Endoscopy 2017; 49(07): 695-714
DOI: 10.1055/s-0043-109021
Guideline
© Georg Thieme Verlag KG Stuttgart · New York

Indications, results, and clinical impact of endoscopic ultrasound (EUS)-guided sampling in gastroenterology: European Society of Gastrointestinal Endoscopy (ESGE) Clinical Guideline – Updated January 2017

Jean-Marc Dumonceau1, Pierre H. Deprez2, Christian Jenssen3, Julio Iglesias-Garcia4, Alberto Larghi5, Geoffroy Vanbiervliet6, Guruprasad P. Aithal7, Paolo G. Arcidiacono8, Pedro Bastos9, Silvia Carrara10, László Czakó11, Gloria Fernández-Esparrach12, Paul Fockens13, Àngels Ginès12, Roald F. Havre14, Cesare Hassan5, Peter Vilmann15, Jeanin E. van Hooft13, Marcin Polkowski16
  • 1Gedyt Endoscopy Center, Buenos Aires, Argentina
  • 2Cliniques universitaires St-Luc, Université Catholique de Louvain, Brussels, Belgium
  • 3Department of Internal Medicine, Krankenhaus Märkisch Oderland Strauberg/Wriezen, Germany
  • 4Gastroenterology Department, University Hospital of Santiago de Compostela, Santiago de Compostela, Spain
  • 5Digestive Endoscopy Unit, Catholic University, Rome, Italy
  • 6Department of Gastroenterology and Endoscopy, Hôpital Universitaire l’Archet, Nice, France
  • 7Nottingham Digestive Diseases Centre, NIHR Nottingham Biomedical Research Centre, Nottingham University Hospitals NHS Trust and University of Nottingham, United Kingdom
  • 8Pancreato-Biliary Endoscopy and Endosonography Division, San Raffaele University, Milan, Italy
  • 9Gastroenterology Department Instituto Português de Oncologia do Porto, Porto, Portugal
  • 10Digestive Endoscopy Unit, Division of Gastroenterology, Humanitas Research Hospital, Rozzano, Italy
  • 11First Department of Medicine, University of Szeged, Szeged, Hungary
  • 12Endoscopy Unit, Department of Gastroenterology, ICMDM, IDIBAPS, CIBEREHD, Hospital Clínic, Barcelona, Spain
  • 13Department of Gastroenterology and Hepatology, Academic Medical Center, Amsterdam, The Netherlands
  • 14National Centre for Ultrasound in Gastroenterology, Haukeland University Hospital, Bergen and Department of Clinical Medicine, University of Bergen, Bergen, Norway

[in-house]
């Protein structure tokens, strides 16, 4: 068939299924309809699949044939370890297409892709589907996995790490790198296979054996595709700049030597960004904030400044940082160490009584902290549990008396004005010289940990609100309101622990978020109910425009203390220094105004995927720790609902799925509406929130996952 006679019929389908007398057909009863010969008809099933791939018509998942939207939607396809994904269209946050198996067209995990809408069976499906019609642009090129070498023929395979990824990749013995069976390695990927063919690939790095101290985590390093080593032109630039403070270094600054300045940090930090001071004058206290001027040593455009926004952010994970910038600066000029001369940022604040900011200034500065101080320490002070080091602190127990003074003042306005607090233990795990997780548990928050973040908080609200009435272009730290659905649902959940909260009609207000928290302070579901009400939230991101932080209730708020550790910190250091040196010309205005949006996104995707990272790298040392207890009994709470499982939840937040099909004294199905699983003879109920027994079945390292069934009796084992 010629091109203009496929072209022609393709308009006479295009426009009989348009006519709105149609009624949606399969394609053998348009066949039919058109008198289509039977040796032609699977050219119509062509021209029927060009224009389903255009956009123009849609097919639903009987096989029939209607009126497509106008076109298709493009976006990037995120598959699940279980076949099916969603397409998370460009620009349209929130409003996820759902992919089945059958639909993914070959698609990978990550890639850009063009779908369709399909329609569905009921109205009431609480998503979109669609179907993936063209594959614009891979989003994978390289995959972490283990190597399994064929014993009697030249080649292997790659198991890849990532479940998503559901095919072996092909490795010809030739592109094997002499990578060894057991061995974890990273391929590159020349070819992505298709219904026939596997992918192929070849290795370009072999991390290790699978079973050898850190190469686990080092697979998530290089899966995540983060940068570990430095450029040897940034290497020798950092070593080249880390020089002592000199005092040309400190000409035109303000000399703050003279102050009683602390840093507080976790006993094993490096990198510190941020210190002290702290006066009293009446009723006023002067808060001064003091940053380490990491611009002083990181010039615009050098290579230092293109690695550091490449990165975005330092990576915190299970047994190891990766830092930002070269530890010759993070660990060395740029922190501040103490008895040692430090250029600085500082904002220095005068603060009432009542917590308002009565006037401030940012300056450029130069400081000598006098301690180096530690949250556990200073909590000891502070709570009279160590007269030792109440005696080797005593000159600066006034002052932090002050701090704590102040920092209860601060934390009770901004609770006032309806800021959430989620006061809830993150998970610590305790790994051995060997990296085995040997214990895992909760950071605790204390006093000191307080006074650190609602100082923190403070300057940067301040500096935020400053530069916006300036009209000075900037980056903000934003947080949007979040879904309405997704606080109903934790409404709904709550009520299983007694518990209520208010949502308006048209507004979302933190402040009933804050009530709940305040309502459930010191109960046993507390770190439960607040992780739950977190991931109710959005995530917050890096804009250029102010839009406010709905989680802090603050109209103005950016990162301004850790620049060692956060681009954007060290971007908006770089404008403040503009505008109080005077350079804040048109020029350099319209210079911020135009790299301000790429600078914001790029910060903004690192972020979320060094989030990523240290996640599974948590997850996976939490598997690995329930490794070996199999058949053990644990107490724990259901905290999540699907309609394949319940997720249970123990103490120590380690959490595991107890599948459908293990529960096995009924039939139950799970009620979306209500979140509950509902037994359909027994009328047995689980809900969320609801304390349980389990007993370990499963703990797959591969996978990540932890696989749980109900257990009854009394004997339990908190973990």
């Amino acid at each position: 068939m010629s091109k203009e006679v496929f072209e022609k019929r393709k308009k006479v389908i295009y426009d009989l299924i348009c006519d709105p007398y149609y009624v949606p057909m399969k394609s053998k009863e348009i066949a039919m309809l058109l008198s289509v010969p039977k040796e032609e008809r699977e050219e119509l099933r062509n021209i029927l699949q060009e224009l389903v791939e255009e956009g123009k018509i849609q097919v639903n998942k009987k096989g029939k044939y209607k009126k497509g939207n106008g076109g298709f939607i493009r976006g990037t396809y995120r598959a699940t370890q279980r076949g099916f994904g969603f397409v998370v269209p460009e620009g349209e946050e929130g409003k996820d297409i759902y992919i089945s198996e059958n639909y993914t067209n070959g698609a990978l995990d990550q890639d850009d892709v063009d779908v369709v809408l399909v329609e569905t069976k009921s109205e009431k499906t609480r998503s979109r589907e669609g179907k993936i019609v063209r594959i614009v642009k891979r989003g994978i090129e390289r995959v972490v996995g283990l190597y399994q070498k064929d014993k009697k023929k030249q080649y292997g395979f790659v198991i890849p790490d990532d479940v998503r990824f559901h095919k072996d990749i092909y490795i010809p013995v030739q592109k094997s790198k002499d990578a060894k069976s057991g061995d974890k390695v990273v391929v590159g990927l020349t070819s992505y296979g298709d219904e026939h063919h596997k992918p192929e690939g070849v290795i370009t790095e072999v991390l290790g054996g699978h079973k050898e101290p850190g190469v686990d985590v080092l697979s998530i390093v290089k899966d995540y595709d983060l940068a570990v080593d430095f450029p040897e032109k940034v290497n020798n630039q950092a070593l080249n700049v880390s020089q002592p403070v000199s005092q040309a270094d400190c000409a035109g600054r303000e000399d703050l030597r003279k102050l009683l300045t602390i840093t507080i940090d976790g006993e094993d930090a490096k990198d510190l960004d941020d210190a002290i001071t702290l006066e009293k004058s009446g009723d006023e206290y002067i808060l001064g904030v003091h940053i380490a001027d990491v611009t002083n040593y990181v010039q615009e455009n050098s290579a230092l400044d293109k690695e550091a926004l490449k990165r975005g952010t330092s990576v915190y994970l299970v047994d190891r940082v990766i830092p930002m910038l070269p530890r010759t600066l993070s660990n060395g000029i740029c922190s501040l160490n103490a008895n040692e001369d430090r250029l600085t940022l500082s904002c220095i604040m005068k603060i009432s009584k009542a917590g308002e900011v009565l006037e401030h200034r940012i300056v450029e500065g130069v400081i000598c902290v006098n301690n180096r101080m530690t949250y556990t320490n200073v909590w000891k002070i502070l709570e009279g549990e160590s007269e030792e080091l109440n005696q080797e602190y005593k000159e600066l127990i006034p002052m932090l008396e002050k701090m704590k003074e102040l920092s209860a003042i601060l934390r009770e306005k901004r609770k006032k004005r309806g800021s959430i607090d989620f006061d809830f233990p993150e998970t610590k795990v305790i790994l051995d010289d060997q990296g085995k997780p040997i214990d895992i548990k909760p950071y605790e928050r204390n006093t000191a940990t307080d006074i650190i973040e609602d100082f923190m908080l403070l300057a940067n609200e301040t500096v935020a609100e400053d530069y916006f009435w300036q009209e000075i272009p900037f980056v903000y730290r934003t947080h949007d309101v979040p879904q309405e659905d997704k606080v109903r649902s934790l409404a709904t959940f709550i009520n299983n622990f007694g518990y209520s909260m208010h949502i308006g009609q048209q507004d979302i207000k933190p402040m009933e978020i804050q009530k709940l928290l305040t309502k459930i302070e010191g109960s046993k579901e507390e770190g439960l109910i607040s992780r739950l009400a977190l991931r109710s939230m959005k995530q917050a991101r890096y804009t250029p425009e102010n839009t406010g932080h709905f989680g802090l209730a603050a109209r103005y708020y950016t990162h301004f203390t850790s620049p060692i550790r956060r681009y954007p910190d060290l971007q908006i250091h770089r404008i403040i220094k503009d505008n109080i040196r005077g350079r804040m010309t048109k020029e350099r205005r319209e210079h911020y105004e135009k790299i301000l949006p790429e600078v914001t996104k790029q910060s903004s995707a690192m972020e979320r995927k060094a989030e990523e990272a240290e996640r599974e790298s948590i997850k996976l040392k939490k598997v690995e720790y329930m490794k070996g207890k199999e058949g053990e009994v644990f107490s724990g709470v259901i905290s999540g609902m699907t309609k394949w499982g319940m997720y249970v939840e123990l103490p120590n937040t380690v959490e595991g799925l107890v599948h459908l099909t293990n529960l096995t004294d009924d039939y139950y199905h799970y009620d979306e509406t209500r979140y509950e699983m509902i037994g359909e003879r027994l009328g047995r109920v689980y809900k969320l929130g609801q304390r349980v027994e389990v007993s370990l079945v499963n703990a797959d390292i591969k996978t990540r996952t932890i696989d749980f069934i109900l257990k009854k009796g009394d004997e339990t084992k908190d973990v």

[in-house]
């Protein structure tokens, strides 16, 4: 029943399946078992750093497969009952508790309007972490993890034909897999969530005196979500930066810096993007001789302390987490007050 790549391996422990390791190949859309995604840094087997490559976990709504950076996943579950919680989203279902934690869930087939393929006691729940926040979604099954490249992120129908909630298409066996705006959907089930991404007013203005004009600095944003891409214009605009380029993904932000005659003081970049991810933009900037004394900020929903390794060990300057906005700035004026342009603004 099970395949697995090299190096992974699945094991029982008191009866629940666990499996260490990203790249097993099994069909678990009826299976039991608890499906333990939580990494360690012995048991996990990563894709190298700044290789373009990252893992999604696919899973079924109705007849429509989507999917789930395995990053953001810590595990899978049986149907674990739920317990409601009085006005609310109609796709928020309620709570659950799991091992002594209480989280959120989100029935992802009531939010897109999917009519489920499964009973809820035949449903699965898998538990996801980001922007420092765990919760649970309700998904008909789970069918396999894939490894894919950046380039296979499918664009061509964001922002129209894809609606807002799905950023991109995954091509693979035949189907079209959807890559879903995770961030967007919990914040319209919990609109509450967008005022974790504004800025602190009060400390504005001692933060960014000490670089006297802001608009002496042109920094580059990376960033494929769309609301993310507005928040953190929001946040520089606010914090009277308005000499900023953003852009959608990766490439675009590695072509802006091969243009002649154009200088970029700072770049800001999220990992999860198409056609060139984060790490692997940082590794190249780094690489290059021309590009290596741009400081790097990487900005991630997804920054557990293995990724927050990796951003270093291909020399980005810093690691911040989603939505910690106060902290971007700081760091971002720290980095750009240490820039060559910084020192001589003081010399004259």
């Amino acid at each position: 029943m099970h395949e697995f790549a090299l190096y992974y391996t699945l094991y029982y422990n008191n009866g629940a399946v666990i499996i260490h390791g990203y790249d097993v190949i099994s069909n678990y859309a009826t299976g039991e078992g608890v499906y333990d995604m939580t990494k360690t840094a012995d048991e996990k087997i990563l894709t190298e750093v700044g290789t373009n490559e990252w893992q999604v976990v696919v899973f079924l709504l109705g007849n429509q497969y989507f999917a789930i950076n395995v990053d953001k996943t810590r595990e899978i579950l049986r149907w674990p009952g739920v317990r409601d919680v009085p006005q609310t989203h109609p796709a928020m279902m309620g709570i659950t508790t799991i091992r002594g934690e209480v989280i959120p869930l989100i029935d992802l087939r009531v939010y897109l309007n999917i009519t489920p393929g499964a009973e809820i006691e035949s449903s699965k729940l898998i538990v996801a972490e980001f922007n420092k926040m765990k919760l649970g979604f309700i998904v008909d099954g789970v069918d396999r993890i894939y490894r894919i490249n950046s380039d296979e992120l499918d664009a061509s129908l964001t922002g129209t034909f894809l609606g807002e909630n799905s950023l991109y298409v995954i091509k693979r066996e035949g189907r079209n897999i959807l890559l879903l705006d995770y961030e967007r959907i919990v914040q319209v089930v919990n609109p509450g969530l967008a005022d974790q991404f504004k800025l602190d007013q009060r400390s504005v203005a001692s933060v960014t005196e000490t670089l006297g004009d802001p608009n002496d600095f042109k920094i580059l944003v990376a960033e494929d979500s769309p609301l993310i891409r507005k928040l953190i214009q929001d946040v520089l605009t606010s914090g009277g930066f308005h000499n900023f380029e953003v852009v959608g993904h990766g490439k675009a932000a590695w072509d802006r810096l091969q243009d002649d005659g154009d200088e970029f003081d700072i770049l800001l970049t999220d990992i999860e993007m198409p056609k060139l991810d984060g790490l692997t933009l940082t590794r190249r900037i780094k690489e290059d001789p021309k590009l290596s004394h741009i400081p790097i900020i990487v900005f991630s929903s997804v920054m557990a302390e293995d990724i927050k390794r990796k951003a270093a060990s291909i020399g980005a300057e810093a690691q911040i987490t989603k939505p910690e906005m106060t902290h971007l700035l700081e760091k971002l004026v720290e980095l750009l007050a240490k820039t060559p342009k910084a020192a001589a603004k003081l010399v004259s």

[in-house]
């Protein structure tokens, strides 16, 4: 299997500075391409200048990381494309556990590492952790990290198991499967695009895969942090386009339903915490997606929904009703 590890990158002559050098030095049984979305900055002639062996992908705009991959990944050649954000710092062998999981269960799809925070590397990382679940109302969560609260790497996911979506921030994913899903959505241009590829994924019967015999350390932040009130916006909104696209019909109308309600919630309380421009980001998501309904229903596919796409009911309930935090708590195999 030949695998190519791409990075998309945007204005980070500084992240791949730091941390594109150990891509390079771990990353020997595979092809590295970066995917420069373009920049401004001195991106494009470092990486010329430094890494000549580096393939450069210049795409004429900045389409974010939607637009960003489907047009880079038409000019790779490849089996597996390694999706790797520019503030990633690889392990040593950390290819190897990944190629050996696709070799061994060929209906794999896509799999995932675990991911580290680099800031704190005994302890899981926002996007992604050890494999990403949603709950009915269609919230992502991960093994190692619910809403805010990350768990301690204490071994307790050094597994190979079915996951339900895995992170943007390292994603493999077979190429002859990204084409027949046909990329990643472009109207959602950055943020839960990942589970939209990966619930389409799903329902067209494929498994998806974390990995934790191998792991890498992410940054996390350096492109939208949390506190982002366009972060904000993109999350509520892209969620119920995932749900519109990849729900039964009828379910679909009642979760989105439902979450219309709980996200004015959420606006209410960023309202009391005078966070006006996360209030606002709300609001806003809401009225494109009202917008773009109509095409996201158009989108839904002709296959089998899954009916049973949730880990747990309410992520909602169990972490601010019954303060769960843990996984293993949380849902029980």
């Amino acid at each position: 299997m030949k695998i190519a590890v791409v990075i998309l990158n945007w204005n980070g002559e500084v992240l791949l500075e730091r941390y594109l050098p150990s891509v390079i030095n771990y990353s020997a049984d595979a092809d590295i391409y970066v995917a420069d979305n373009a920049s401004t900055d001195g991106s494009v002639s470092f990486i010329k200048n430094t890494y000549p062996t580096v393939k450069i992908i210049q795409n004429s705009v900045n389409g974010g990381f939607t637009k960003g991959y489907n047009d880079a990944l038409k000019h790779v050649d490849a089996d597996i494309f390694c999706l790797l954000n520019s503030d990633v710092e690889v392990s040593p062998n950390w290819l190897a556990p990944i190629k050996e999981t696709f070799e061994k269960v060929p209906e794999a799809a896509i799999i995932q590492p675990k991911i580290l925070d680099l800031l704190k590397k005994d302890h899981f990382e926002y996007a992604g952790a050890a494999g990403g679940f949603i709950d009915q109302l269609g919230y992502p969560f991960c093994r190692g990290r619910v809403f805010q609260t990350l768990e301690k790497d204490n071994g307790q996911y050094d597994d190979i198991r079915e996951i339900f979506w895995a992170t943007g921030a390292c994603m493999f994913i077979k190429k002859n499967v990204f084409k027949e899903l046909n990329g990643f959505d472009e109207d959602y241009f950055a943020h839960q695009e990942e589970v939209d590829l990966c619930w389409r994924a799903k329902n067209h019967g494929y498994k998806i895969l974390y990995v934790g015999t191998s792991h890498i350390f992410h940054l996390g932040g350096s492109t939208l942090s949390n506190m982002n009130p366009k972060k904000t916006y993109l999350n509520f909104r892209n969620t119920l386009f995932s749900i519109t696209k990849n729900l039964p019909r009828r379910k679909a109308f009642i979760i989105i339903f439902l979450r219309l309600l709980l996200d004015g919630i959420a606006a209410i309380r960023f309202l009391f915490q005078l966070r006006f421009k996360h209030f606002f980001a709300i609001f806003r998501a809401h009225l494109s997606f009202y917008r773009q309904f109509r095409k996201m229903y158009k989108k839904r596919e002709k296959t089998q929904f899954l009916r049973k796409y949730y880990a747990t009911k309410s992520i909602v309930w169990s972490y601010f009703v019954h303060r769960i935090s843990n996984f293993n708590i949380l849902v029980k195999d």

• 15Department of Surgical Gastroenterology, Herlev Hospital and Gentofte, Hospital, Copenhagen University, Denmark
  • 16Department of Gastroenterology and Hepatology, Medical Centre for Postgraduate Education and Department of Gastroenterology, M. Sklodowska-Curie Memorial Cancer Centre and Institute of Oncology, Warsaw, Poland
Further Information

Publication History

submitted 02 February 2017

accepted after revision 09 February 2017

Publication Date:
16 May 2017 (eFirst)

MAIN RECOMMENDATIONS

For pancreatic solid lesions, ESGE recommends performing endoscopic ultrasound (EUS)-guided sampling as first-line procedure when a pathological diagnosis is required. Alternatively, percutaneous sampling may be considered in metastatic disease.

Strong recommendation, moderate quality evidence.

In the case of negative or inconclusive results and a high degree of suspicion of malignant disease, ESGE suggests re-evaluating the pathology slides, repeating EUS-guided sampling, or surgery.

Weak recommendation, low quality evidence.

In patients with chronic pancreatitis associated with a pancreatic mass, EUS-guided sampling results that do not confirm cancer should be interpreted with caution.

Strong recommendation, low quality evidence.

For pancreatic cystic lesions (PCLs), ESGE recommends EUS-guided sampling for biochemical analyses plus cytopathological examination if a precise diagnosis may change patient management, except for lesions ≤ 10 mm in diameter with no high risk stigmata. If the volume of PCL aspirate is small, it is recommended that carcinoembryonic antigen (CEA) level determination be done as the first analysis.

Strong recommendation, low quality evidence.

For esophageal cancer, ESGE suggests performing EUS-guided sampling for the assessment of regional lymph nodes (LNs) in T1 (and, depending on local treatment policy, T2) adenocarcinoma and of lesions suspicious for metastasis such as distant LNs, left liver lobe lesions, and suspected peritoneal carcinomatosis.

Weak recommendation, low quality evidence.

For lymphadenopathy of unknown origin, ESGE recommends performing EUS-guided (or alternatively endobronchial ultrasound [EBUS]-guided) sampling if the pathological result is likely to affect patient management and no superficial lymphadenopathy is easily accessible.

Strong recommendation, moderate quality evidence.

In the case of solid liver masses suspicious for metastasis, ESGE suggests performing EUS-guided sampling if the pathological result is likely to affect patient management, and (i) the lesion is poorly accessible/not detected at percutaneous imaging, or (ii) a sample obtained via the percutaneous route repeatedly yielded an inconclusive result.

Weak recommendation, low quality evidence.